Mandatory housing measures for all poultry and captive birds were introduced to all areas of England on Monday 7 November, following a decision by the United Kingdom’s Chief Veterinary Officer. The housing measures legally require all bird keepers to keep their birds indoors and to follow stringent biosecurity measures to help protect their flocks from the disease, regardless of type or size.
The order will extend the mandatory housing measures already in force in the hotspot areas of Suffolk, Norfolk and parts of Essex to the whole of England. The Chief Veterinary Officer Christine Middlemiss is now encouraging all bird keepers across England to use the week to prepare, including taking steps to safeguard animal welfare, consult their private vet and expand housing where necessary.
In addition to the above, Defra has recently introduced a new package of support for farmers and producers dealing with the impact of bird flu. The Government has altered the existing compensation scheme, allowing compensation to be paid to farmers from the outset of planned culling rather than at the end. This will allow for swifter payments to help stem any cash flow pressures and give earlier certainty about entitlement to compensation.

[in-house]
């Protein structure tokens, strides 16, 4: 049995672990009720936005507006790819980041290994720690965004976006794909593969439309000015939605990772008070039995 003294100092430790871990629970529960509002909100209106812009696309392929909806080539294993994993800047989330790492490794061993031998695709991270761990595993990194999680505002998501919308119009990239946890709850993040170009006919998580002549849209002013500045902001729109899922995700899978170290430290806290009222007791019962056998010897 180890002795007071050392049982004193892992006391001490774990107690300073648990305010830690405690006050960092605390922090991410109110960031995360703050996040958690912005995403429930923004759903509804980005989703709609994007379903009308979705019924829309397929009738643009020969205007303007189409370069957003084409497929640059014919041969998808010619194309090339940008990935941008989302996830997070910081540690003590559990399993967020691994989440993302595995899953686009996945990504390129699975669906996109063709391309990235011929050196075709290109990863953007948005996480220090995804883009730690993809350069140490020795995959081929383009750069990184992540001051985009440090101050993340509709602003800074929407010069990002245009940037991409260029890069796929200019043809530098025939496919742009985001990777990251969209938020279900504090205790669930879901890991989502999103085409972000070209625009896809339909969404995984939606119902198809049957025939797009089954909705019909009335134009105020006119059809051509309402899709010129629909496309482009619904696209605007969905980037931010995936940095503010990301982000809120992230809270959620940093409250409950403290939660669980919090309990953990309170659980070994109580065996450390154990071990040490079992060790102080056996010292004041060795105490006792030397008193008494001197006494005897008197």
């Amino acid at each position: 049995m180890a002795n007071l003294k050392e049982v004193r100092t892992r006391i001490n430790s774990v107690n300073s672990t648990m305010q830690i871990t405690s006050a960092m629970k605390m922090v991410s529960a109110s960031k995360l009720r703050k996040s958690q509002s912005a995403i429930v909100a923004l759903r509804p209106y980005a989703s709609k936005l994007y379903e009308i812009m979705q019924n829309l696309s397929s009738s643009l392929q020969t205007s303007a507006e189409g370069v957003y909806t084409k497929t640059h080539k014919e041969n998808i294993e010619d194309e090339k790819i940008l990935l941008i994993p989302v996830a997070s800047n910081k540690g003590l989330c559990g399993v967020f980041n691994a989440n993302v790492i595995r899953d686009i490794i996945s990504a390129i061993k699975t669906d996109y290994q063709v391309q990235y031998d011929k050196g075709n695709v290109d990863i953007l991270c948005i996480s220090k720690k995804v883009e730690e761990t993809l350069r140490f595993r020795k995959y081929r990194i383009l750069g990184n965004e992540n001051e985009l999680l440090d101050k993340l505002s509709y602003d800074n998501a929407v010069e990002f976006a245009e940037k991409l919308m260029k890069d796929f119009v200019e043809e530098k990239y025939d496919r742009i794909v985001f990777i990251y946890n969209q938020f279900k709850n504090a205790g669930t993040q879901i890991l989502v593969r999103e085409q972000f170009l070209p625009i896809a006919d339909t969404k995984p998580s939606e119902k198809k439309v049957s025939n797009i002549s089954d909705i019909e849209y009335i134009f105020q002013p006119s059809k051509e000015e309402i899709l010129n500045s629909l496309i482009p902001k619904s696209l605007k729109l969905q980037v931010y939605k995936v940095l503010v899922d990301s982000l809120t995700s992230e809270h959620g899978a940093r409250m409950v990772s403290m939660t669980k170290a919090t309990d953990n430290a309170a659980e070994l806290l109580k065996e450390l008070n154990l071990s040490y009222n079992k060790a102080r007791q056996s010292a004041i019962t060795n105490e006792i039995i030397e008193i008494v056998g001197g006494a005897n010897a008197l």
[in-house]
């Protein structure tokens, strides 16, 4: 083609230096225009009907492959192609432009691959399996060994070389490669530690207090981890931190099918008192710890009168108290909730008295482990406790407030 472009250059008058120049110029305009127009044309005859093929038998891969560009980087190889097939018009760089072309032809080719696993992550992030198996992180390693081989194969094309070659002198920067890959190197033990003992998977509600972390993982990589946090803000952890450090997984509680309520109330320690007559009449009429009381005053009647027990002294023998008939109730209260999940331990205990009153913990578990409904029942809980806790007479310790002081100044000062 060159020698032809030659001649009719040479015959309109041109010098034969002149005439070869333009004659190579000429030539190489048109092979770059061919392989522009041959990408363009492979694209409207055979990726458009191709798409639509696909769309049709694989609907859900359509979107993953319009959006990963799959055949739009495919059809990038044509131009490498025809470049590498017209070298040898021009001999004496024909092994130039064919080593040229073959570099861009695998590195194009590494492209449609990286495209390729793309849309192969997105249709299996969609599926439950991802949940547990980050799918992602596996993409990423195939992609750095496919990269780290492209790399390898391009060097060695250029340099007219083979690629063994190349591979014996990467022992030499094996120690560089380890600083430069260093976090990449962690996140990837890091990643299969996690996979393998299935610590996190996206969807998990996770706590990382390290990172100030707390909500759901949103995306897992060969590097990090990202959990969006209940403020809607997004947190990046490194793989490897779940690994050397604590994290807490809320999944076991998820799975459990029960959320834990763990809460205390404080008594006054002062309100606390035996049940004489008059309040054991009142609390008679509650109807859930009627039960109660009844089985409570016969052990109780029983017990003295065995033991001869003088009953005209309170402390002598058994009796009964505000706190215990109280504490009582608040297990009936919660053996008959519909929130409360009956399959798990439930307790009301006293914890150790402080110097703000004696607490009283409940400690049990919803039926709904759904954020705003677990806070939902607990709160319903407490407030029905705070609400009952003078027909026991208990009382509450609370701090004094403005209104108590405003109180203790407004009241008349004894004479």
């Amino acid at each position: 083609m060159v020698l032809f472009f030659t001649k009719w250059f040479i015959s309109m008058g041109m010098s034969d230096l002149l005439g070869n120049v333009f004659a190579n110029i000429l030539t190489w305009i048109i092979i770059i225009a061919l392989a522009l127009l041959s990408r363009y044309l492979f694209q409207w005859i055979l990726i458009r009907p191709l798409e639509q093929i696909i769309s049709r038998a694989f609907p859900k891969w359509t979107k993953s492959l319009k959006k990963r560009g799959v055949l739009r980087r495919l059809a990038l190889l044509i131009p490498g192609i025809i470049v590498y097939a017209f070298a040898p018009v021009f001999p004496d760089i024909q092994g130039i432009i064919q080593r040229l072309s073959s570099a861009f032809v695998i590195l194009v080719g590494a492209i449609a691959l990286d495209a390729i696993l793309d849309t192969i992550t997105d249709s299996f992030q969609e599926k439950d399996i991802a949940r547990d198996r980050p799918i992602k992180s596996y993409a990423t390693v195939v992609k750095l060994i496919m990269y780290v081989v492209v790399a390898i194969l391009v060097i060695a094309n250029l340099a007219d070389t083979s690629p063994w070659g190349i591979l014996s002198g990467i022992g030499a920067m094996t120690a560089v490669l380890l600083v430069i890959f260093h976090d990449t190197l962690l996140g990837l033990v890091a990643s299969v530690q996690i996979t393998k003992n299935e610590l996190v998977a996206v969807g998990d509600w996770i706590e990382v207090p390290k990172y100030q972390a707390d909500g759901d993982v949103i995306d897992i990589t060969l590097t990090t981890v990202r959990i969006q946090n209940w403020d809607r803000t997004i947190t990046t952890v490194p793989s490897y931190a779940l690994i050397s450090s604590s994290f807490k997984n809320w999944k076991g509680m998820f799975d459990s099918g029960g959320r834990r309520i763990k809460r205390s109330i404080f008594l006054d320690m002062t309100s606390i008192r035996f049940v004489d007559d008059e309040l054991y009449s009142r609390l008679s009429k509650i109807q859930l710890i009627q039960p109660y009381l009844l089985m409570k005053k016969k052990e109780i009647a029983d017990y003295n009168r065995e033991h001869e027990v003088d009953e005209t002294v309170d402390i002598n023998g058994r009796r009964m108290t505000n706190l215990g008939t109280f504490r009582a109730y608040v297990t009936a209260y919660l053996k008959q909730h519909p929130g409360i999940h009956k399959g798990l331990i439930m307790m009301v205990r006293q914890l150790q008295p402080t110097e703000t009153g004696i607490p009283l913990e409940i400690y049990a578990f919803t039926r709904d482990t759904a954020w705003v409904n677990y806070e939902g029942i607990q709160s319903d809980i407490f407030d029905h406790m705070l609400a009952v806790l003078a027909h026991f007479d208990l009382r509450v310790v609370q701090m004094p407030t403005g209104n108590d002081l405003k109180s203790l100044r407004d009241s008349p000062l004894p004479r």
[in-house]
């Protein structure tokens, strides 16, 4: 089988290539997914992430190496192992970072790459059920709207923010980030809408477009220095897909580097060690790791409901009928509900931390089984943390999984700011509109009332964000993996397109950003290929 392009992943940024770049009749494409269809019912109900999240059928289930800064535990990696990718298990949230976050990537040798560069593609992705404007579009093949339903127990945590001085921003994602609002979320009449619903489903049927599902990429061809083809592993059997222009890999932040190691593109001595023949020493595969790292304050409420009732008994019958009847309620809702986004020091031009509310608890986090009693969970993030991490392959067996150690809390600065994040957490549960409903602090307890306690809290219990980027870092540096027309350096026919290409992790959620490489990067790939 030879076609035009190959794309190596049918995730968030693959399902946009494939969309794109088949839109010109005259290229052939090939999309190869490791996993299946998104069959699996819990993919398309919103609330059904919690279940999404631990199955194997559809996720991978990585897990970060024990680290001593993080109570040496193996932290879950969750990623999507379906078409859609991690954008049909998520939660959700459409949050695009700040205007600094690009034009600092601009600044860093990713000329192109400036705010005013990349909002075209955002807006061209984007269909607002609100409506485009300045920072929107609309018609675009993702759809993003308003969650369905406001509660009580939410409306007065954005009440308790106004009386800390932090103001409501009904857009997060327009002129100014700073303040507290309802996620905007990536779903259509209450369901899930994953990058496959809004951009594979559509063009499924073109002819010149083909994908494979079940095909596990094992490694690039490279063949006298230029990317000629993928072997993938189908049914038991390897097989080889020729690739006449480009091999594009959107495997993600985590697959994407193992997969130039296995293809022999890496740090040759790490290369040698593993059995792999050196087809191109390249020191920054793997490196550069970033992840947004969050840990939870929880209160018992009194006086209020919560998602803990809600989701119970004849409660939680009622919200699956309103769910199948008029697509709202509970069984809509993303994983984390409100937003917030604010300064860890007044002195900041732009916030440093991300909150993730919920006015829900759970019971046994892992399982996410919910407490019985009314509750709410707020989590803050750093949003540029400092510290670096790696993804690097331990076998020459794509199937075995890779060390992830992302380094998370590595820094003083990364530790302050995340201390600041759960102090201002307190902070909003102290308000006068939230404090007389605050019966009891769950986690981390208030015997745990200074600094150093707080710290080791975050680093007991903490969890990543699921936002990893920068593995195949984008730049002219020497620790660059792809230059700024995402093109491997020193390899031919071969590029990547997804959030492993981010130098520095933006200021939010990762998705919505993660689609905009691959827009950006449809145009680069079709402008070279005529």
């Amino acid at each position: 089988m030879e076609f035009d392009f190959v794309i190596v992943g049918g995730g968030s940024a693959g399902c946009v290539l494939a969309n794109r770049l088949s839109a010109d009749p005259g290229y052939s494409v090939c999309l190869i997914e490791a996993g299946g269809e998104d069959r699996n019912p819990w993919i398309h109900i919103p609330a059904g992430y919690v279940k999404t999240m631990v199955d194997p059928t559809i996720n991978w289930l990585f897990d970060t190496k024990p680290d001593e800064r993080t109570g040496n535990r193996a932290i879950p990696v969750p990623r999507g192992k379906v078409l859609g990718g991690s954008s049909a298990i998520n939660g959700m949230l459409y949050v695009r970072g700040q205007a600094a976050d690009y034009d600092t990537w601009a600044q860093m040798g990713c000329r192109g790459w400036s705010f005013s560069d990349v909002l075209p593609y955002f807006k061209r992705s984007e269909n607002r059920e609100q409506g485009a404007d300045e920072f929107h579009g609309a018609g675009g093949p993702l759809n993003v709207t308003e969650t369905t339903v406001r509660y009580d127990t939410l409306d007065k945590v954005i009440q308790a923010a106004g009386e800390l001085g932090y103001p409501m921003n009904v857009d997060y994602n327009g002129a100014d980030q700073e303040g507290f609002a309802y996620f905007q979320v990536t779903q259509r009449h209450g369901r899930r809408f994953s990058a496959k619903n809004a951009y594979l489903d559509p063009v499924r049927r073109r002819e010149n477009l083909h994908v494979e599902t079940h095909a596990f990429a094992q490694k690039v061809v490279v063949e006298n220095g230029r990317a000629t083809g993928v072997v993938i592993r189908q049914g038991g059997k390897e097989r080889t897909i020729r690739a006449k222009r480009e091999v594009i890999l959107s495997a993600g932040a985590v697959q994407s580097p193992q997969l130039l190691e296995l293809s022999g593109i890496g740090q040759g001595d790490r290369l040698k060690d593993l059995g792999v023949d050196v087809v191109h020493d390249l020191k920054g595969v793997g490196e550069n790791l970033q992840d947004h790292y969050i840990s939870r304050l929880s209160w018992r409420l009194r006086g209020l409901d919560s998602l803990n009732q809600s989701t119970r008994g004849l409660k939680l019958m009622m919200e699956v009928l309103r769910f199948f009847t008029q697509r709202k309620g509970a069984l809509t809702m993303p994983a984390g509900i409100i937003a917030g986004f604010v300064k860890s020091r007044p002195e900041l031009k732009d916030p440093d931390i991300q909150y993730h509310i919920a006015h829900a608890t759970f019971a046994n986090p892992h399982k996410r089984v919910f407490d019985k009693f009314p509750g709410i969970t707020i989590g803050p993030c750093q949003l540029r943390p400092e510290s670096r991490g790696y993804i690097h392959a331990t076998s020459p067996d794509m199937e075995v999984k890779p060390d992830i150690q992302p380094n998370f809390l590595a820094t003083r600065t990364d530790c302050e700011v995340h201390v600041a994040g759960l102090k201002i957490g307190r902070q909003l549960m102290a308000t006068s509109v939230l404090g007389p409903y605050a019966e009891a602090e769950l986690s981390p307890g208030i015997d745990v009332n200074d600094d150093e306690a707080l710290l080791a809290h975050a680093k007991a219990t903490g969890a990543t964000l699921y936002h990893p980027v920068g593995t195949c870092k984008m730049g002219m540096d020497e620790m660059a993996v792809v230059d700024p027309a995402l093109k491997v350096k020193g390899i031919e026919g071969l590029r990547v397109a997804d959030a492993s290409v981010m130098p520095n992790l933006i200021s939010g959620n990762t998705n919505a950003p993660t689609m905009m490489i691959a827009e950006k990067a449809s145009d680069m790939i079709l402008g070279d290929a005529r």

In consultation with the Food Standards Agency, an easement to marketing rules for poultry products has been introduced in England. This means that farmers who breed turkeys, geese or ducks for their meat will have the option to slaughter their flocks early and to freeze these products, which can then be defrosted and sold to consumers between the period 28 November and 31 December 2022. This option will give farmers certainty over business planning.
Biosecurity guidance and a biosecurity self-assessment checklist have been published by Defra to assist all bird keepers in instigating and maintaining good biosecurity, which together with further updates on the latest avian influenza situation and advice on housing birds can be found on the GOV.UK guidance page for Avian influenza.
Avian influenza poses incredibly difficult challenges for bird keepers and others who are on the frontline of this disease. There are numerous support networks that individuals can contact for help including the Rural Services Helpline. Defra are in partnership with Farming Help to support their work to assist the farming community through challenging times. If this affects you, please either contact them on 03000 111 999 or visit their Farming Help website.